The End of Academia As We Know It
Everything is about to change.
Do you remember the 2007 financial crisis? I don’t.
I was in grade 9 at the time, and didn’t follow financial news. Plus, I grew up in Ottawa, which is famously a town where everybody works for the Federal Public Service, so we aren’t really impacted by cyclical macroeconomic trends.
Fertility, unlike government employment, was greatly impacted. 2007 was the high-water mark for births in the United States… and as old as this makes you feel… all of those children born in the aftermath of the 2007 crisis will turn 18 in just a couple of short years, in ~2026.
In 2014, an article in The Atlantic reported calculations that “At least a half-million fewer Americans were born as a result of the 2008 crisis … “It's not that these women are simply having babies later. The recession seems to have dampened their baby-making prospects for their entire lives.”
Note that those half-million fewer births are attributed solely to moms who were in the narrow 20 to 24 age bracket, and all prior to 2014.
If we extend this trend to mothers (birthing persons?) of all ages, and extend the timeline from 2014 to 2023, the scale is staggering. These missing births can be (very crudely) calculated by filling in the area of this shaded red triangle:
By my calculations, the area of this red triangle is 4.57 million missing children.
The current rate of college enrollments is 73%, which translates to 3.36 million missing kids who would have attended college.
The average cost of college in the United States is $35,551 per student per year.
The average student takes 6 years to earn a 4-year degree — let’s call it 5 years just to be conservative. For simplicity’s sake, we are excluding 2-year & 3-year institutions.
3.36 million students * 35,551 (assuming inflation doesn’t exist, lol) * 5 years =
This is a crude calculation meant to illustrate the general problem, but even so, that’s over half a trillion fewer dollars that will be pumped into America’s college ecosystem over the next decade. The current market size, measured by revenue, of the Colleges & Universities industry is $558.1 billion… roughly the same size.
Meaning roughly 1 out of 10 students at your university will disappear.
My crude calculations align with professional forecasts. In his books Demographics and the Demand for Higher Education and The Agile College, economist Nathan Grawe projects that over the next decade, the pool of applicants for 4-year institutions will contract by 10%.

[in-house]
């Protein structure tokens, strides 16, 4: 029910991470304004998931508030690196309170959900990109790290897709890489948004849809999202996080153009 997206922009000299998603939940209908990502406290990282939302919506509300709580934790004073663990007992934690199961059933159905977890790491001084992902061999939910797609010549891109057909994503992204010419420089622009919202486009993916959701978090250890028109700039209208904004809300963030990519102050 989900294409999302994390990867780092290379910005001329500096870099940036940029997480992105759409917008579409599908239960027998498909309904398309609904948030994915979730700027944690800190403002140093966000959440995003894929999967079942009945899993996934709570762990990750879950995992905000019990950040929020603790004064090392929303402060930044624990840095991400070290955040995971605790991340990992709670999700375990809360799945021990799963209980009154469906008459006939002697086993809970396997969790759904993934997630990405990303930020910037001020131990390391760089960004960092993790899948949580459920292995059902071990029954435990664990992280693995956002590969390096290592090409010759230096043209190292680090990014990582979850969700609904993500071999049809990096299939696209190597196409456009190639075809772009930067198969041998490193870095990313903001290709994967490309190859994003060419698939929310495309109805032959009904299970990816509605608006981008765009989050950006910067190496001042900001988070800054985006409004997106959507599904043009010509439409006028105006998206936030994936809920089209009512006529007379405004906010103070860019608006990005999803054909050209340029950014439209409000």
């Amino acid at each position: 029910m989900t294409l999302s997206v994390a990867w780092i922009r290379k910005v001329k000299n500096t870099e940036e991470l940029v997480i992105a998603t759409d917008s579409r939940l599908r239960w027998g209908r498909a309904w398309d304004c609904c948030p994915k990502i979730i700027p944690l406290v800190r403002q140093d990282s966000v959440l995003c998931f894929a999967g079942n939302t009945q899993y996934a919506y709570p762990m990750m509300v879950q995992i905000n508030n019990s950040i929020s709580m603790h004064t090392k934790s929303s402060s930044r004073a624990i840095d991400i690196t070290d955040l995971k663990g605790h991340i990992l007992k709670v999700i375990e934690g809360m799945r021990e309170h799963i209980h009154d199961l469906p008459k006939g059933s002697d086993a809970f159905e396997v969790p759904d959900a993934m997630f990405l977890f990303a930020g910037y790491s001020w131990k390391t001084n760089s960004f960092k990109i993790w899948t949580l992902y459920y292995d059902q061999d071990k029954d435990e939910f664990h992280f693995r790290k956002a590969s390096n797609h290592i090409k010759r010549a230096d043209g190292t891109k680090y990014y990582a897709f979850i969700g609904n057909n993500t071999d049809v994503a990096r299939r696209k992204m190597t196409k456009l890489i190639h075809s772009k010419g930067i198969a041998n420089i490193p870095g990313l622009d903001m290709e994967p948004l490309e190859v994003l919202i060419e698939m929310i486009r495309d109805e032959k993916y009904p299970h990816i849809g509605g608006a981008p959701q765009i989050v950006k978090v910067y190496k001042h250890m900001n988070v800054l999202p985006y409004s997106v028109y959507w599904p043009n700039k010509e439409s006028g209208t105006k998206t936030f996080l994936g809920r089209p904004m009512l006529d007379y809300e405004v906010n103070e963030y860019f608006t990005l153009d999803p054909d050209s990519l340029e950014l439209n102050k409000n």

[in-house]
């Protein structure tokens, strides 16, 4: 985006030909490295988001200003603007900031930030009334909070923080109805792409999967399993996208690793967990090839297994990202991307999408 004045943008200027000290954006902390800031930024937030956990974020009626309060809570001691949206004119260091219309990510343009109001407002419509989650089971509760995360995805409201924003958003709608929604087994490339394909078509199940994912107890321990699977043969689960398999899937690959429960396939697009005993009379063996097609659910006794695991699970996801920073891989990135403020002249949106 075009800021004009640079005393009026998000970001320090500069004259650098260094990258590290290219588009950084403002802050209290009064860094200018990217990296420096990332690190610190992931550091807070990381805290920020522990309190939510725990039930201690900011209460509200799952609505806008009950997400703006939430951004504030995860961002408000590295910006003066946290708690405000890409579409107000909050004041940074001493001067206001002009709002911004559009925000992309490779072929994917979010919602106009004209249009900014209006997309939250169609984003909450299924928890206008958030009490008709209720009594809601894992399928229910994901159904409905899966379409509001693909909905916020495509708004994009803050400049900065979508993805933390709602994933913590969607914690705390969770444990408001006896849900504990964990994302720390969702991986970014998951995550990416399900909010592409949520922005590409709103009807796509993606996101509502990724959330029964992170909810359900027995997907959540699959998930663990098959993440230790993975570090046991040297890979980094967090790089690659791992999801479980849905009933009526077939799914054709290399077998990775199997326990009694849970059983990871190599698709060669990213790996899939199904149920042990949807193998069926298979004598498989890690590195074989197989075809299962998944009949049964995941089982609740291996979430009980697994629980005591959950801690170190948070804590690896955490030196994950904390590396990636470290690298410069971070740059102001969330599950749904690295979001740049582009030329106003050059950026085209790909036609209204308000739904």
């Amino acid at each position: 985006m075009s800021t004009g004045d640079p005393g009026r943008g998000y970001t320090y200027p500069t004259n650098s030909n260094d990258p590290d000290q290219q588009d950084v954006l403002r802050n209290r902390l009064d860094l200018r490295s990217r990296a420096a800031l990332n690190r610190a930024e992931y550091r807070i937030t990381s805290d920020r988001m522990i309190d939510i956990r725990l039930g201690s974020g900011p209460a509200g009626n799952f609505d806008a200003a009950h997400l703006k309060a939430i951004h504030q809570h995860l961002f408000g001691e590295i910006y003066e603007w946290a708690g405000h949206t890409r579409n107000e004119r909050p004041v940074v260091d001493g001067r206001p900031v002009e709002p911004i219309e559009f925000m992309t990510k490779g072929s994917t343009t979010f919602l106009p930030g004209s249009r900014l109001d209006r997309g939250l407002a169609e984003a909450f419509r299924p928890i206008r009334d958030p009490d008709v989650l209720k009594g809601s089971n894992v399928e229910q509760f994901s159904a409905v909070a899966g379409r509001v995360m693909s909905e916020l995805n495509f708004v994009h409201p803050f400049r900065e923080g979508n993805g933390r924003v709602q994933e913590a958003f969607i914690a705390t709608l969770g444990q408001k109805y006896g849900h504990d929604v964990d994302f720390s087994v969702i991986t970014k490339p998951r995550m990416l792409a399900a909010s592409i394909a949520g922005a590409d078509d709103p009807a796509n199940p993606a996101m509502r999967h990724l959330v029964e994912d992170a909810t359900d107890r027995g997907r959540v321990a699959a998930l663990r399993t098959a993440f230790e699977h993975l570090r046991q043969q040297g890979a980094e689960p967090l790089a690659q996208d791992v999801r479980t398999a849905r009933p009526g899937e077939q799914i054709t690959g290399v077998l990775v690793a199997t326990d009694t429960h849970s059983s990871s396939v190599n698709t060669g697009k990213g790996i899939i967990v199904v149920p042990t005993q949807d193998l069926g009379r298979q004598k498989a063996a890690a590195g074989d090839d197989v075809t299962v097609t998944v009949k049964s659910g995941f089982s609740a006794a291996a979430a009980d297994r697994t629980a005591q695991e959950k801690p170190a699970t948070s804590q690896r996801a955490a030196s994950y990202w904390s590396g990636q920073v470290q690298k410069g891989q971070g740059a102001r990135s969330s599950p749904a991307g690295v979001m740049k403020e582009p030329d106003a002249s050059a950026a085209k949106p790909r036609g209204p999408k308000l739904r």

Can your university survive a 10%-15% drop in tuition-paying students?
On a related note, Tyler Cowen expects academia to collapse in “4 or 5 years.”
Elite schools like Harvard, Princeton, Stanford etc. will be fine, since their tuition flows are a drop in the bucket compared to their endowment stock, and they will always have unlimited children champing at the bit to select from.
“I believe its gonna be two groups who come out of this. Elite colleges that can afford to continue to bring in the most qualified and exceptional students, and the publics that receive strong state support and can provide an attractive value proposition and real career training.”
In contrast to elite schools, it is widely expected that poorer Liberal Arts Colleges (LAC) will be decimated.
“Small private colleges, regional public universities, and rural institutions all face strong headwinds, according to the bond agency Fitch Ratings. The outlook, said Emily Wadhwani, senior director and sector lead for higher education at Fitch, is ‘weak getting weaker.’”
Harvard Business School Professor Clayton Christensen predicts that 50% of colleges and universities will close in the next decade.
For reference, here are some articles to that effect. The titles speak for themself:
Will Half Of All Colleges Really Close In The Next Decade? (Forbes)
A declining school-age population leaves small colleges at a crossroads
At the Edge of a Cliff, Some Colleges Are Teaming Up to Survive (NYT)
The Case of the Disappearing Liberal Arts College (Inside Higher Ed)
Programming note: I am still experimenting with where to place the paywall on my weekly Sunday article for paid-subscribers only. Today it is 25% of the way through the article; there is still 75% left. Here are the next 4 sections of this article:
Covid is Throwing Gasoline on the Fire
What Does this Mean for Professors?
What Does this Mean for Administrators?
Less People Should Attend University Anyways
Also, I am shifting this paid article from “every Sunday” to “every weekend.” I have learned that I tend to have the article ready to go by Saturday, and I tend not to have the self control to wait until Sunday to post it.
Keep reading with a 7-day free trial
Subscribe to Karlstack to keep reading this post and get 7 days of free access to the full post archives.